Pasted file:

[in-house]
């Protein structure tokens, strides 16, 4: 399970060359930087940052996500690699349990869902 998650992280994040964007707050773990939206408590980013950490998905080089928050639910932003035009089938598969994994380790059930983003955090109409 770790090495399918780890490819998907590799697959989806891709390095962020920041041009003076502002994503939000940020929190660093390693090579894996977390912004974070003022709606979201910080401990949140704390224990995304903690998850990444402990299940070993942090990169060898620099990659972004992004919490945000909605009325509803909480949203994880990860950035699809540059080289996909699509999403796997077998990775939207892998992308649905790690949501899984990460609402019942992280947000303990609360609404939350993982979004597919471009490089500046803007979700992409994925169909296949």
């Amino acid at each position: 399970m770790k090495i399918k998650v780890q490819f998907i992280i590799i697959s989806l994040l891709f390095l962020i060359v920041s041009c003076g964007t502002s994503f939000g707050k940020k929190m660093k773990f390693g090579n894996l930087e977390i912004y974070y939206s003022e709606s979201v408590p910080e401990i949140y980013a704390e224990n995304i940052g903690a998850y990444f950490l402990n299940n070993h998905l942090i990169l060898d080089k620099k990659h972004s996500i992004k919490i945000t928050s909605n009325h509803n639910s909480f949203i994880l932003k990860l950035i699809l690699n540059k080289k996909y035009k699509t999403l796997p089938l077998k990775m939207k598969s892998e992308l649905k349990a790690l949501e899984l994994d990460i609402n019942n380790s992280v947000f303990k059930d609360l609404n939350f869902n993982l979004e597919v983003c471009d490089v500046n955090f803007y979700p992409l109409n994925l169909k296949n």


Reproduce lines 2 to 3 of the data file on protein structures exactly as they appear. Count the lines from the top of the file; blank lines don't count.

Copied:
């Protein structure tokens, strides 16, 4: 399970060359930087940052996500690699349990869902 998650992280994040964007707050773990939206408590980013950490998905080089928050639910932003035009089938598969994994380790059930983003955090109409 770790090495399918780890490819998907590799697959989806891709390095962020920041041009003076502002994503939000940020929190660093390693090579894996977390912004974070003022709606979201910080401990949140704390224990995304903690998850990444402990299940070993942090990169060898620099990659972004992004919490945000909605009325509803909480949203994880990860950035699809540059080289996909699509999403796997077998990775939207892998992308649905790690949501899984990460609402019942992280947000303990609360609404939350993982979004597919471009490089500046803007979700992409994925169909296949």
């Amino acid at each position: 399970m770790k090495i399918k998650v780890q490819f998907i992280i590799i697959s989806l994040l891709f390095l962020i060359v920041s041009c003076g964007t502002s994503f939000g707050k940020k929190m660093k773990f390693g090579n894996l930087e977390i912004y974070y939206s003022e709606s979201v408590p910080e401990i949140y980013a704390e224990n995304i940052g903690a998850y990444f950490l402990n299940n070993h998905l942090i990169l060898d080089k620099k990659h972004s996500i992004k919490i945000t928050s909605n009325h509803n639910s909480f949203i994880l932003k990860l950035i699809l690699n540059k080289k996909y035009k699509t999403l796997p089938l077998k990775m939207k598969s892998e992308l649905k349990a790690l949501e899984l994994d990460i609402n019942n380790s992280v947000f303990k059930d609360l609404n939350f869902n993982l979004e597919v983003c471009d490089v500046n955090f803007y979700p992409l109409n994925l169909k296949n």